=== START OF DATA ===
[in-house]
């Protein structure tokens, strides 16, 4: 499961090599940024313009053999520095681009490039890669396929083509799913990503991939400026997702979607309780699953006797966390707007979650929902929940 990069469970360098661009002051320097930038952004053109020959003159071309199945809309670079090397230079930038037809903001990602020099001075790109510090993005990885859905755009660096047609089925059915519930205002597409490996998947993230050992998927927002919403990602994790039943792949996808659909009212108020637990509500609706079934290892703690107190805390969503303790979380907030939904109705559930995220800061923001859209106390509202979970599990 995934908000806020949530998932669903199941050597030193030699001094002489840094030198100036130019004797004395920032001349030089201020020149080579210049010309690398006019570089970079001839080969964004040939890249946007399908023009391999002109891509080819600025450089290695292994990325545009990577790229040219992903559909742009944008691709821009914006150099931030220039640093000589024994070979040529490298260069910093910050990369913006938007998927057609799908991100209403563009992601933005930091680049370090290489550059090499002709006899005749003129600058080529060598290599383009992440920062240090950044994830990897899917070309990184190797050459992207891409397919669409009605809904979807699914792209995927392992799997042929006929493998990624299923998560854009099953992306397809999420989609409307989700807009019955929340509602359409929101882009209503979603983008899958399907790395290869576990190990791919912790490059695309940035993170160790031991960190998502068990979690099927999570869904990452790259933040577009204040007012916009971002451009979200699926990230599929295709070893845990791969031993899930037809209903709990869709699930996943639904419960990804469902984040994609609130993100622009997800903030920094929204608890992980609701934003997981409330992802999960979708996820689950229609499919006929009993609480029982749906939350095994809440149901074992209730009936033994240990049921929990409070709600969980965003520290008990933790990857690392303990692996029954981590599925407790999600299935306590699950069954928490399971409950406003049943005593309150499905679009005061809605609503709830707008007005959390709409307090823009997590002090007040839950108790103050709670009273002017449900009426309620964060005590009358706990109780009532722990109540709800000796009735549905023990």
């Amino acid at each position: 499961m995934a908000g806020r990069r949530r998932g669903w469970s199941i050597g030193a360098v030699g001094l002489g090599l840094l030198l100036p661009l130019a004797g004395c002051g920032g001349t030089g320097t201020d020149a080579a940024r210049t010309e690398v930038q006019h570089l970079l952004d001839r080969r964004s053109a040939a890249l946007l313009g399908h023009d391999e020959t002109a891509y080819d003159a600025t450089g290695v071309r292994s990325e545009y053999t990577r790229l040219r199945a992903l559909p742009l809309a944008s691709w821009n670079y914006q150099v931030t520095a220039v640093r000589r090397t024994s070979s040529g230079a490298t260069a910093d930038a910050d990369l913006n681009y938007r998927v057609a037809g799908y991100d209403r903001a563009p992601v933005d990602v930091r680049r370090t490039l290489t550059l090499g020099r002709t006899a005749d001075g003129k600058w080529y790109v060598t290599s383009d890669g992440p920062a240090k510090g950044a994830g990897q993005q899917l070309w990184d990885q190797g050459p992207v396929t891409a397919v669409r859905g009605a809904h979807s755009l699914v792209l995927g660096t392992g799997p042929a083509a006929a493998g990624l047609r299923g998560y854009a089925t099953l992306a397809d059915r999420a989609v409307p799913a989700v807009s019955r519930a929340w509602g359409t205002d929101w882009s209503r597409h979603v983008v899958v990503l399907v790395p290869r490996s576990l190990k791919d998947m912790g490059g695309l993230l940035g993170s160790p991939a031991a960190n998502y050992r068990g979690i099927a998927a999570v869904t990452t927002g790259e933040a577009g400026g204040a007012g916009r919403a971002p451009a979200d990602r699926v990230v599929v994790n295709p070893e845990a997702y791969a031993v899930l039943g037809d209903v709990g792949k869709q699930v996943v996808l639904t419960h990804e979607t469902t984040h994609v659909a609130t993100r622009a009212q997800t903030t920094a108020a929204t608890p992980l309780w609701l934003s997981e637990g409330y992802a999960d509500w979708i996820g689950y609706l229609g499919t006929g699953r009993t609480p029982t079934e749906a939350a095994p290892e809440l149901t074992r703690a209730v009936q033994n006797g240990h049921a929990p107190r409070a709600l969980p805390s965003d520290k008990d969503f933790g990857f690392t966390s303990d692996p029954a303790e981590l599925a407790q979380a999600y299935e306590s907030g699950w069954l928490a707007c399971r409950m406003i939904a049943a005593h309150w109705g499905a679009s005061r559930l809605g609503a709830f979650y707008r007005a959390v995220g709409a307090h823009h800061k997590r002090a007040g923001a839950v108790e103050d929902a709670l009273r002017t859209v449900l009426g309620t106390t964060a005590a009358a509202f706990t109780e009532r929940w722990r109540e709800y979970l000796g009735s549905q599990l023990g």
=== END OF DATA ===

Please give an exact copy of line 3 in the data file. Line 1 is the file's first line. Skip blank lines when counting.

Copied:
């Amino acid at each position: 499961m995934a908000g806020r990069r949530r998932g669903w469970s199941i050597g030193a360098v030699g001094l002489g090599l840094l030198l100036p661009l130019a004797g004395c002051g920032g001349t030089g320097t201020d020149a080579a940024r210049t010309e690398v930038q006019h570089l970079l952004d001839r080969r964004s053109a040939a890249l946007l313009g399908h023009d391999e020959t002109a891509y080819d003159a600025t450089g290695v071309r292994s990325e545009y053999t990577r790229l040219r199945a992903l559909p742009l809309a944008s691709w821009n670079y914006q150099v931030t520095a220039v640093r000589r090397t024994s070979s040529g230079a490298t260069a910093d930038a910050d990369l913006n681009y938007r998927v057609a037809g799908y991100d209403r903001a563009p992601v933005d990602v930091r680049r370090t490039l290489t550059l090499g020099r002709t006899a005749d001075g003129k600058w080529y790109v060598t290599s383009d890669g992440p920062a240090k510090g950044a994830g990897q993005q899917l070309w990184d990885q190797g050459p992207v396929t891409a397919v669409r859905g009605a809904h979807s755009l699914v792209l995927g660096t392992g799997p042929a083509a006929a493998g990624l047609r299923g998560y854009a089925t099953l992306a397809d059915r999420a989609v409307p799913a989700v807009s019955r519930a929340w509602g359409t205002d929101w882009s209503r597409h979603v983008v899958v990503l399907v790395p290869r490996s576990l190990k791919d998947m912790g490059g695309l993230l940035g993170s160790p991939a031991a960190n998502y050992r068990g979690i099927a998927a999570v869904t990452t927002g790259e933040a577009g400026g204040a007012g916009r919403a971002p451009a979200d990602r699926v990230v599929v994790n295709p070893e845990a997702y791969a031993v899930l039943g037809d209903v709990g792949k869709q699930v996943v996808l639904t419960h990804e979607t469902t984040h994609v659909a609130t993100r622009a009212q997800t903030t920094a108020a929204t608890p992980l309780w609701l934003s997981e637990g409330y992802a999960d509500w979708i996820g689950y609706l229609g499919t006929g699953r009993t609480p029982t079934e749906a939350a095994p290892e809440l149901t074992r703690a209730v009936q033994n006797g240990h049921a929990p107190r409070a709600l969980p805390s965003d520290k008990d969503f933790g990857f690392t966390s303990d692996p029954a303790e981590l599925a407790q979380a999600y299935e306590s907030g699950w069954l928490a707007c399971r409950m406003i939904a049943a005593h309150w109705g499905a679009s005061r559930l809605g609503a709830f979650y707008r007005a959390v995220g709409a307090h823009h800061k997590r002090a007040g923001a839950v108790e103050d929902a709670l009273r002017t859209v449900l009426g309620t106390t964060a005590a009358a509202f706990t109780e009532r929940w722990r109540e709800y979970l000796g009735s549905q599990l023990g």